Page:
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iPhones of the future might be powered by sugar

Updated Dec 19th, 2018 9:14PM EST
MIT Sugar Battery iPhone
Image: YouTube

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While some scientists from MIT are busy reinventing intersections and looking at ways to completely remove traffic lights, others are studying ways to create better batteries for future devices. One of the theories currently being tested with plenty of success is using regular sugar to power a battery that would be as efficient as current “old school” batteries. However, don’t expect to recharge your iPhone with sugar anytime soon.

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MIT used table sugar to heat carbon nanotubes and produce energy. The result was a battery that produces almost the same output as the batteries found in modern electronics, such as smartphone and tablets. The scientists published their research in the Energy & Environmental Science journal.

The Thermopower Wave (TPW) battery runs on sugar which is used as a fuel to heat the nanotube banks. The heat pushes electrons down the tubes, and it’s then transformed into electric current, FastCoExist says.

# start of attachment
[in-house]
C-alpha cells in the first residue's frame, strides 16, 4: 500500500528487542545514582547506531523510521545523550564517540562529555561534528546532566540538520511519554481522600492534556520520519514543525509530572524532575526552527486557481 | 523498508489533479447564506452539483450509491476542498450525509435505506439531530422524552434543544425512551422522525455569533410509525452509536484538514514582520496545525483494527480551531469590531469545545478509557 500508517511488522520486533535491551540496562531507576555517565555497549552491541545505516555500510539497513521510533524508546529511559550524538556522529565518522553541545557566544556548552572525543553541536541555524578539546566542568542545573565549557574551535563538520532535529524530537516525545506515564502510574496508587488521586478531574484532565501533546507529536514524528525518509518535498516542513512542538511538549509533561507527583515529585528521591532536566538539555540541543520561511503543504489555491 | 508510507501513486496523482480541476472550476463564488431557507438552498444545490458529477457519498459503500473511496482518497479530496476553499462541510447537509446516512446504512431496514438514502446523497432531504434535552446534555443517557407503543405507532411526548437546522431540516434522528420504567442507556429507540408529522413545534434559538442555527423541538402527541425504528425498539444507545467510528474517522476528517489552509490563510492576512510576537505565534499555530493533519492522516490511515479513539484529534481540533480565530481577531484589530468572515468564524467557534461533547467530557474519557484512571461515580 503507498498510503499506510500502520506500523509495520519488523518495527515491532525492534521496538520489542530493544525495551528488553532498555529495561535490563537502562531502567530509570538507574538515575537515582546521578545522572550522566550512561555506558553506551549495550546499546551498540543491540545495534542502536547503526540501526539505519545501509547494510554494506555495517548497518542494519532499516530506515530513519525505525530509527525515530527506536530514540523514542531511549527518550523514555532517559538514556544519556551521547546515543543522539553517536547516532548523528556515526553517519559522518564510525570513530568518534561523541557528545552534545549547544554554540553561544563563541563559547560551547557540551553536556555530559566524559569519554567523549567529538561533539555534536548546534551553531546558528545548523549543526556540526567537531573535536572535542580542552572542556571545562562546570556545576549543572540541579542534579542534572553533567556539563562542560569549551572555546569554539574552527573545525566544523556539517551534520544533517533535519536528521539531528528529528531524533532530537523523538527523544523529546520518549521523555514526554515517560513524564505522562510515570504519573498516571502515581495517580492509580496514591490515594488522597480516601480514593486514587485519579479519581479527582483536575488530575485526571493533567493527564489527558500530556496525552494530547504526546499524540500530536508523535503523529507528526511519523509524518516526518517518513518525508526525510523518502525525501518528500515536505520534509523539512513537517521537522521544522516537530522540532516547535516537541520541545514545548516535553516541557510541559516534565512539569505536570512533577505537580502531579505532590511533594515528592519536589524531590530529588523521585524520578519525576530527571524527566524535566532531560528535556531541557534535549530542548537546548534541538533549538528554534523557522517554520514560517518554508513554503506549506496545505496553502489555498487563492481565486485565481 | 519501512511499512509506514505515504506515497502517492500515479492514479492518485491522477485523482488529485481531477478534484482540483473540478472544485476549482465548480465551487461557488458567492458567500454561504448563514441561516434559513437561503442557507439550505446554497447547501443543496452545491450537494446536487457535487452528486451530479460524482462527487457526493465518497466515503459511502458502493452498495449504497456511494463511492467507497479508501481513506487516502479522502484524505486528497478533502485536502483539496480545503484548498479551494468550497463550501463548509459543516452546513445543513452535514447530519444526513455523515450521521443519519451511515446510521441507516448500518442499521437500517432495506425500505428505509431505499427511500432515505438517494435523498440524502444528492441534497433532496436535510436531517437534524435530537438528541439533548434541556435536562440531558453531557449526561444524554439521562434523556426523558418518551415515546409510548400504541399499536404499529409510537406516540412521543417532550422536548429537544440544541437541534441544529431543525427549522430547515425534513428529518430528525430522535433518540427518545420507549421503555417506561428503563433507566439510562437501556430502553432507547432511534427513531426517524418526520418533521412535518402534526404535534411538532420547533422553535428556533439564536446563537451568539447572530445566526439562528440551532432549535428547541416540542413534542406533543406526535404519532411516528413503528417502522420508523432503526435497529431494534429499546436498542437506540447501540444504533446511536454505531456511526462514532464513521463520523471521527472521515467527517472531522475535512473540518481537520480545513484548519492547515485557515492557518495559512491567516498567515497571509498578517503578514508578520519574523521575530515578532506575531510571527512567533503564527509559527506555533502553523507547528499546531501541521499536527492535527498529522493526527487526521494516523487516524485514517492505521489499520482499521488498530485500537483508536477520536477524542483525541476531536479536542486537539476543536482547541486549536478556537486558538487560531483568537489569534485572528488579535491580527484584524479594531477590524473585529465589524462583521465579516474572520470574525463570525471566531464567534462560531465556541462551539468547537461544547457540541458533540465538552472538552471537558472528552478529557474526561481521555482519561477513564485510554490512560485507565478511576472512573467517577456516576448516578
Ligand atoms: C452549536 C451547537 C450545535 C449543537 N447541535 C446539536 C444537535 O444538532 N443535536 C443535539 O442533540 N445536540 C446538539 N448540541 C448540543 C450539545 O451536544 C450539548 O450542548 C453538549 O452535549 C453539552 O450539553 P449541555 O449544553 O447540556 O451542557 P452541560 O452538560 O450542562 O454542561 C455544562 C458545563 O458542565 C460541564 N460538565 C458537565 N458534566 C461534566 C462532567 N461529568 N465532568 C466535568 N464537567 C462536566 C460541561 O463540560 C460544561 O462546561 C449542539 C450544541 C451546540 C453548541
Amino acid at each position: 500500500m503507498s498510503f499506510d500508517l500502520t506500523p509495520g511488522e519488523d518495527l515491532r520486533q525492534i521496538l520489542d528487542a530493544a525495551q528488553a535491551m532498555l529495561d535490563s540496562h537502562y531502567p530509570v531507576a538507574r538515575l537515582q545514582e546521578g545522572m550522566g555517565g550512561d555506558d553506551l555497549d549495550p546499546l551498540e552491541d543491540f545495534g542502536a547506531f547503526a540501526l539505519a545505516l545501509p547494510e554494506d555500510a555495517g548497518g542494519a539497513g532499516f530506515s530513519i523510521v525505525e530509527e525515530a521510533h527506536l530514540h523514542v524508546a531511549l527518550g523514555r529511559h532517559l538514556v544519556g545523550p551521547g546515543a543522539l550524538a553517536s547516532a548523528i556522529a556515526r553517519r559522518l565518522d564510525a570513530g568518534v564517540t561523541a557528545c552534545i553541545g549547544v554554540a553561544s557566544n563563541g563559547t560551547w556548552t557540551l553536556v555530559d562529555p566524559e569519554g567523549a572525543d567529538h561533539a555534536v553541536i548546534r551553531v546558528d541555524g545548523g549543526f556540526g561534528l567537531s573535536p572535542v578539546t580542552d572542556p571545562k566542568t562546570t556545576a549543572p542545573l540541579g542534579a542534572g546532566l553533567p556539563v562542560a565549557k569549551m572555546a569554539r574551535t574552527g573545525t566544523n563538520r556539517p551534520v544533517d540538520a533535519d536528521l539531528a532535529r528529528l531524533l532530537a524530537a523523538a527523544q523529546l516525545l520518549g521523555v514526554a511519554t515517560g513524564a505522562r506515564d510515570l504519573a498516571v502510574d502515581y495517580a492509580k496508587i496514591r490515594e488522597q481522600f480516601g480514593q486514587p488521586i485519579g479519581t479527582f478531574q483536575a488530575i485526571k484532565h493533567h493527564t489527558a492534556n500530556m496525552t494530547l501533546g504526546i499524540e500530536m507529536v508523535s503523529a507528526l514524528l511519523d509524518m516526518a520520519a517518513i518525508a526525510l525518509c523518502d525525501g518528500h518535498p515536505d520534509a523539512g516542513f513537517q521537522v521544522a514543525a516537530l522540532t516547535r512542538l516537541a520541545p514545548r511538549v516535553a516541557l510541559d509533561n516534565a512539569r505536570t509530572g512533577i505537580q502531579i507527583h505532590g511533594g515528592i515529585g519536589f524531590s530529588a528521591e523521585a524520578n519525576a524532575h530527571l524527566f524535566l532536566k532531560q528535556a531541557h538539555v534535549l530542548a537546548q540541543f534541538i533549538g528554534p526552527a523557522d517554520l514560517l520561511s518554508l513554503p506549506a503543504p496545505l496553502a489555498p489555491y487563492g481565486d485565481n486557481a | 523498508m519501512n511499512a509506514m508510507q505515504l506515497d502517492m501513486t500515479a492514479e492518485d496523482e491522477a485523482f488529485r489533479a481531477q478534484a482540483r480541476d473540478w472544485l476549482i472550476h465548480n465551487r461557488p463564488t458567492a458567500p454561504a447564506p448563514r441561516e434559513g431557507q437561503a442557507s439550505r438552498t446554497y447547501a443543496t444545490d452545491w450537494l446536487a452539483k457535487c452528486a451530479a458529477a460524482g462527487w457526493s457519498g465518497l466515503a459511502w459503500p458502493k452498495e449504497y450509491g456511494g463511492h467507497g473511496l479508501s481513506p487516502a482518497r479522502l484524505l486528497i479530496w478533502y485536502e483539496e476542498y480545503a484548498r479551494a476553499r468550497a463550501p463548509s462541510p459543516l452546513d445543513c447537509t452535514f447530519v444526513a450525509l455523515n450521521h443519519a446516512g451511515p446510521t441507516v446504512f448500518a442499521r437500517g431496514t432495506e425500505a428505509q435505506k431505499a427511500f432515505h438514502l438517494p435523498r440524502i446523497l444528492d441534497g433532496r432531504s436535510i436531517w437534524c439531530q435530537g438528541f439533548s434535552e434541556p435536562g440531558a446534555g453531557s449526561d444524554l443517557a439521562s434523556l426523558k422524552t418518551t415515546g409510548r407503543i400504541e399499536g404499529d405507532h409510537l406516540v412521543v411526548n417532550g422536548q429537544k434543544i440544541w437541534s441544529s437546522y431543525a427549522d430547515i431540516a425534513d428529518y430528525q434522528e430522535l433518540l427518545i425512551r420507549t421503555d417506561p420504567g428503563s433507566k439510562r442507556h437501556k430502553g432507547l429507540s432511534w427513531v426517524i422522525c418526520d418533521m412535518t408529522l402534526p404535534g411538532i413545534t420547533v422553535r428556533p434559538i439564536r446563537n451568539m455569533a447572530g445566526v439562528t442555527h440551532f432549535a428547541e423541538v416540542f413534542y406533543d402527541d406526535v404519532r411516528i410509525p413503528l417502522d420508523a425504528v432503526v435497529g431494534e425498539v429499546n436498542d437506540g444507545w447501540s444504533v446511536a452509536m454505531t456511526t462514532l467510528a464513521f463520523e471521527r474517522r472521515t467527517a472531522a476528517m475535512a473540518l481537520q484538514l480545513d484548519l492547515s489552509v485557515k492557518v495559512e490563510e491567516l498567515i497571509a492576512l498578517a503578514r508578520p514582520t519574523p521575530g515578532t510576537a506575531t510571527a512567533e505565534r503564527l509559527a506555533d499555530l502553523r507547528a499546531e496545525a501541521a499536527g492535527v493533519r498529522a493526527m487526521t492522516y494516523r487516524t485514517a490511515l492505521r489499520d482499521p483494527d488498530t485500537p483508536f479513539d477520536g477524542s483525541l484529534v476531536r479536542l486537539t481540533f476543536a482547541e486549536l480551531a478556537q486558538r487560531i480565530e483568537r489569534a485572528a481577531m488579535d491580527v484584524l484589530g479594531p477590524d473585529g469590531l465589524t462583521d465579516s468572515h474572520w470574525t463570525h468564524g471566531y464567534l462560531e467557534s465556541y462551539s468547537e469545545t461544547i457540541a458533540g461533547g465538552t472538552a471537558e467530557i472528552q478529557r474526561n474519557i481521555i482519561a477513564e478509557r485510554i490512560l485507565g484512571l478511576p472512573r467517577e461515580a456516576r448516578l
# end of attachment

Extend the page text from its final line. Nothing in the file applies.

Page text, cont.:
“In this time-lapse series of photos, progressing from top to bottom, a coating of sucrose (ordinary sugar) over a wire made of carbon nanotubes is lit at the left end, and burns from one end to the other. As it heats the wire, it drives a wave of electrons along with it, thus converting the heat into electricity.”

Instead of sugar, other heat sources could be used as long as they’re as efficient or more efficient than sugar. Currently, efficiency for this unusual sugar battery is at 1%, which isn’t far from what other batteries can deliver, and it’s far better than what was possible when the phenomenon was first discovered.

The TPW has been used only to power LED lights for the time being, but that could change in the future. This battery technology might become more useful than regular batteries when it comes to powering ships used in space missions. The battery can store fuel indefinitely when it’s not being burned without losing power gradually, which is what happens with current batteries. Instead, sugar would be consumed only when is needed, like for a space probe returning to a live state when it approaches a certain destination.

Also, because the tech can be scaled down to sizes that aren’t available with other batteries, sugar batteries could be used to power wearable devices in the future, and other devices that continue to shrink down in size. Finally, these TPW batteries can also deliver huge bursts of power when appropriate.

The problem with this technique is that you’re going to have to have access to sugar at all times to replace the fuel once it’s depleted.

Chris Smith Senior Writer

Chris Smith has been covering consumer electronics ever since the iPhone revolutionized the industry in 2008. When he’s not writing about the most recent tech news for BGR, he brings his entertainment expertise to Marvel’s Cinematic Universe and other blockbuster franchises.

Outside of work, you’ll catch him streaming almost every new movie and TV show release as soon as it's available.